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Multiple ssl/sni frontend configs without sharing config settings between sni names

I am currently having two different frontends, both I want to offer on ssl 443. However each front end has different acls, http-response set-headers. I think the default[1] to redirect to backends is somethink like this.

frontend env_ssl_frontend
bind *:443
mode tcp
option tcplog
tcp-request inspect-delay 10s
tcp-request content accept if { req_ssl_hello_type 1 }
use_backend bk_app1 if { req.ssl_sni -m end app1.domain.com }
use_backend bk_app2 if { req.ssl_sni -m end app2.domain.com }
use_backend bk_app3 if { req.ssl_sni -m end app3.domain.com }

frontend http
bind *:443 ssl crt /etc/ssl/certs/mycert.pem
mode tcp
acl backend1 ssl_fc_sni backed1.domain.com
acl backend2 ssl_fc_sni backed2.domain.com
tcp-request inspect-delay 5s
use_backend backend1 if backend1
use_backend backend2 if backend2

But I think this would mean I cannot separate acl’s for different backends, or am I mistaken here? Or is there another way to configure this? I was thinking of doing maybe an port redirection, but that does not really look nice on the client side.

So basically I would like to have a frontend configuration that is similar to eg. webservers. Where you have a seperate config for a ‘domain’ identified by sni name and certificate.

Maybe this way not?

Or are there other options since then?

Different ACLs, response headers etc can all be combined with any other ACL, you do not need a different frontend for that.

There are some cases where you need to divide the two, but that is very rarely an issue.

Do you need to TLS passthrough some traffic while terminating TLS on some other traffic? That’s a typical use-case for this.

Yes, but whether you really need this is the real question. A lot of things can be configured without this, for example the example in question does not consider that with crt-list we can already configure ssl client certification per certificate, so this is not needed in this case anymore.

Yes, there are many options. To answer the specific question we need to know the actual use-case, otherwise.

For now I would like to keep configs separate, so it is clear when editing and when editing, I am not accidentally messing up a different frontend

frontend webchat
#bind *:80
bind ssl crt aaa.aaa.aaa.pem
mode http
default_backend webchat

frontend exchange
mode http
#bind *:80
bind *:443 ssl crt bbb.bbb.bbb.pem
http-response set-header X-Frame-Options SAMEORIGIN
http-response set-header X-Content-Type-Options nosniff
acl autodiscover url_beg /Autodiscover
acl autodiscover url_beg /autodiscover
acl mapi url_beg /mapi
acl rpc url_beg /rpc
acl owa url_beg /owa
acl owa url_beg /OWA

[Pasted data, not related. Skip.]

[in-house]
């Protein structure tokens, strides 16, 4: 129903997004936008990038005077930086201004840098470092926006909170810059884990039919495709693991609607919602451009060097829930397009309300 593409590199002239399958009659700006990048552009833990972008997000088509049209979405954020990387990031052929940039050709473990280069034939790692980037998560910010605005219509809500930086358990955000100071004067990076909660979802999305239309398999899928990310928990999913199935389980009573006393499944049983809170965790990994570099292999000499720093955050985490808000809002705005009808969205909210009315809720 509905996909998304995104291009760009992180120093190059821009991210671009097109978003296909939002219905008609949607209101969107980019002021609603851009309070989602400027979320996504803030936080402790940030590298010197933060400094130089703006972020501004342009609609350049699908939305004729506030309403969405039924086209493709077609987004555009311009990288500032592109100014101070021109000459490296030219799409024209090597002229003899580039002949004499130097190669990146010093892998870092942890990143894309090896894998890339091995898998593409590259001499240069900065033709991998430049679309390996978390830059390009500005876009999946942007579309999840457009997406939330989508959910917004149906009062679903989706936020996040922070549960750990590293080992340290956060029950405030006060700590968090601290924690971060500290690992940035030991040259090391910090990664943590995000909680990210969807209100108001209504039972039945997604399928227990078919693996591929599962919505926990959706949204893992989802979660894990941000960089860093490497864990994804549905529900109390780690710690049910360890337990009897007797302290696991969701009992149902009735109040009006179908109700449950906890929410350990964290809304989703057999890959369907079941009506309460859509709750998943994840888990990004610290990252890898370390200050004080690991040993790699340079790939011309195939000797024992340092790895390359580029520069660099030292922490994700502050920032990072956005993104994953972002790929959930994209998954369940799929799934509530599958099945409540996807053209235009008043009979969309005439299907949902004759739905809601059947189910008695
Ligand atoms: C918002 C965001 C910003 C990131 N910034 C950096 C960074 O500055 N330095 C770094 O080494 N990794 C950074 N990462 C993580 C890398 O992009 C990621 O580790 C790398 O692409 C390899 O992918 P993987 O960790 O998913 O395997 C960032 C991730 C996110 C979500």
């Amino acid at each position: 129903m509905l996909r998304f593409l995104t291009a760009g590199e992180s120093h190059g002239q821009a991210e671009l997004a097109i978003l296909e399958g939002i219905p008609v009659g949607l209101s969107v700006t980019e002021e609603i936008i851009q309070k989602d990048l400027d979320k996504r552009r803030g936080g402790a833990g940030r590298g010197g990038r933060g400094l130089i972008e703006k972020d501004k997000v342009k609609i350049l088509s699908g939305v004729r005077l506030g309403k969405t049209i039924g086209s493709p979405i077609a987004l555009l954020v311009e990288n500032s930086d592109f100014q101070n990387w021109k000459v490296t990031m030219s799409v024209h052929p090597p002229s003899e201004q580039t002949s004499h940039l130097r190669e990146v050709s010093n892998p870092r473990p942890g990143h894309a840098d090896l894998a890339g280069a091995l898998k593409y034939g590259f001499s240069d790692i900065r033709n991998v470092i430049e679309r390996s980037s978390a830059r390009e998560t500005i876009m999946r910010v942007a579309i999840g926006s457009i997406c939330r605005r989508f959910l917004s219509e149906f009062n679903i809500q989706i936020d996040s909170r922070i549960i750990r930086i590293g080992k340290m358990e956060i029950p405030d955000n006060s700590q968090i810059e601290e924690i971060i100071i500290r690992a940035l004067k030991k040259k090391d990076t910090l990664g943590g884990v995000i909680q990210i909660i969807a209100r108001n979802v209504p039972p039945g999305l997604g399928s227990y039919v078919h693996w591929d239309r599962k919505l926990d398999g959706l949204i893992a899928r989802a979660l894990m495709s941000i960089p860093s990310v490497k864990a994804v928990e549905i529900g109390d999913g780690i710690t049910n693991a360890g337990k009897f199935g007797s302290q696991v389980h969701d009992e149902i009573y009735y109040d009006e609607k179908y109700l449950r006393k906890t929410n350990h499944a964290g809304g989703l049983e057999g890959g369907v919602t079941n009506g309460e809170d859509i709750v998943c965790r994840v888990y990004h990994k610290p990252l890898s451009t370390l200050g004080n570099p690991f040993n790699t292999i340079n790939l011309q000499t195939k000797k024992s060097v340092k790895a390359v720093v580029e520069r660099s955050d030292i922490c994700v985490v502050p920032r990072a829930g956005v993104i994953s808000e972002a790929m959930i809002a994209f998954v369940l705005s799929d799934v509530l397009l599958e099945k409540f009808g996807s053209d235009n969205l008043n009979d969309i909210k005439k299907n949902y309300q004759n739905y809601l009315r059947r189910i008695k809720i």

acl eas url_beg /Microsoft-Server-ActiveSync
acl ecp url_beg /ecp
acl ews url_beg /EWS
acl ews url_beg /ews
acl oab url_beg /OAB
use_backend exchange_owa if owa
default_backend exchange

If its just about HTTP options like http level ACLs and headers only, then you can probably use mode http in the first frontend layer, and content-switch to your second frontend layer via host header. This way it works for both HTTP and HTTPS the same way.

If this is also about having a specific certificate reffered to in the same frontend, then you need to go the SNI route, with a frontend layer in mode tcp and SNI content-switching to a secondary frontend layer. Hopefully for HTTP you can just need to redirect to HTTPS, otherwise you need to replicate it there as well.

Yes I want such basic http://domain.com to https://domain.com on port 80.

I have came up with this from your previous example

frontend port443
  bind :443
  tcp-request inspect-delay 5s
  tcp-request content accept if { req_ssl_hello_type 1 }
  use_backend recir_webchat if { req_ssl_sni -i aaa.aaa.aaa }
  use_backend recir_exchange if { req_ssl_sni -i bbb.bbb.bbb }
  default_backend recir_exchange

backend recir_webchat
  server loopback-for-tls abns@webchat send-proxy-v2
backend recir_exchange
  server loopback-for-tls abns@exchange send-proxy-v2

with a bind like

bind abns@webchat accept-proxy ssl crt aaa.aaa.aaa

So this would be the simplest and least inflicting config for using the same ip/port with different backends?

In the original post this line ended with ‘crt’, was that a typo, because without seems to work also. Or should I add this?

‘abns@webchat’ I think this just a free to use string? Why was this abns@?

With different frontends you mean, yes.

No, a certificate does not belong there, it’s wrong (because you are not terminating TLS there).

Yes, it’s a free string, abns is for abstract namespace under linux, which as opposed to unix domain sockets are just free strings without permissions or paths so it’s easier to handle.

However you could replace those sockets with a port on localhost. Like you could just replace abns@webchat with and abns@exchange with, it would be the same thing (other than IP sockets are easier to handle on reloads, so when you are reloading a lot you should probably stick to those).